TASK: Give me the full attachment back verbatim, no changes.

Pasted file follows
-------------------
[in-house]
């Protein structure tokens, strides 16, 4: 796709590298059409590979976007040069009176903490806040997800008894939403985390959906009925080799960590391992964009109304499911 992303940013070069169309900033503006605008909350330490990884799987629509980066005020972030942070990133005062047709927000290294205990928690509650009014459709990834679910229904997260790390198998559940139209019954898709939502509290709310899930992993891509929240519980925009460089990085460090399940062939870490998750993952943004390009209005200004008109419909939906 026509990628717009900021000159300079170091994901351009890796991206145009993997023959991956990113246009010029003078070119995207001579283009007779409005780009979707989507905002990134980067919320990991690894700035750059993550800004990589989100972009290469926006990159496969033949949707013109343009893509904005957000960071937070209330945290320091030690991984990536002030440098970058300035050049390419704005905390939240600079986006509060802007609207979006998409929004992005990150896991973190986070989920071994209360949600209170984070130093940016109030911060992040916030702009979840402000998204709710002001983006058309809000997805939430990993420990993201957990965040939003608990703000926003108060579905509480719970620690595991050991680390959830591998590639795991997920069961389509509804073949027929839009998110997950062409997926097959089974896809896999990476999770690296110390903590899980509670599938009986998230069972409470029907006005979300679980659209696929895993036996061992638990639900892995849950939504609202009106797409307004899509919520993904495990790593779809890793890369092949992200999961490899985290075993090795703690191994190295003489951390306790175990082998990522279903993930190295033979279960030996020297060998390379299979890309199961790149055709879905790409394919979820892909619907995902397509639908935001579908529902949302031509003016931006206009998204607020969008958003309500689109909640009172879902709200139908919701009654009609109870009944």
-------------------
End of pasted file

[in-house]
């Protein structure tokens, strides 16, 4: 796709590298059409590979976007040069009176903490806040997800008894939403985390959906009925080799960590391992964009109304499911 992303940013070069169309900033503006605008909350330490990884799987629509980066005020972030942070990133005062047709927000290294205990928690509650009014459709990834679910229904997260790390198998559940139209019954898709939502509290709310899930992993891509929240519980925009460089990085460090399940062939870490998750993952943004390009209005200004008109419909939906 026509990628717009900021000159300079170091994901351009890796991206145009993997023959991956990113246009010029003078070119995207001579283009007779409005780009979707989507905002990134980067919320990991690894700035750059993550800004990589989100972009290469926006990159496969033949949707013109343009893509904005957000960071937070209330945290320091030690991984990536002030440098970058300035050049390419704005905390939240600079986006509060802007609207979006998409929004992005990150896991973190986070989920071994209360949600209170984070130093940016109030911060992040916030702009979840402000998204709710002001983006058309809000997805939430990993420990993201957990965040939003608990703000926003108060579905509480719970620690595991050991680390959830591998590639795991997920069961389509509804073949027929839009998110997950062409997926097959089974896809896999990476999770690296110390903590899980509670599938009986998230069972409470029907006005979300679980659209696929895993036996061992638990639900892995849950939504609202009106797409307004899509919520993904495990790593779809890793890369092949992200999961490899985290075993090795703690191994190295003489951390306790175990082998990522279903993930190295033979279960030996020297060998390379299979890309199961790149055709879905790409394919979820892909619907995902397509639908935001579908529902949302031509003016931006206009998204607020969008958003309500689109909640009172879902709200139908919701009654009609109870009944």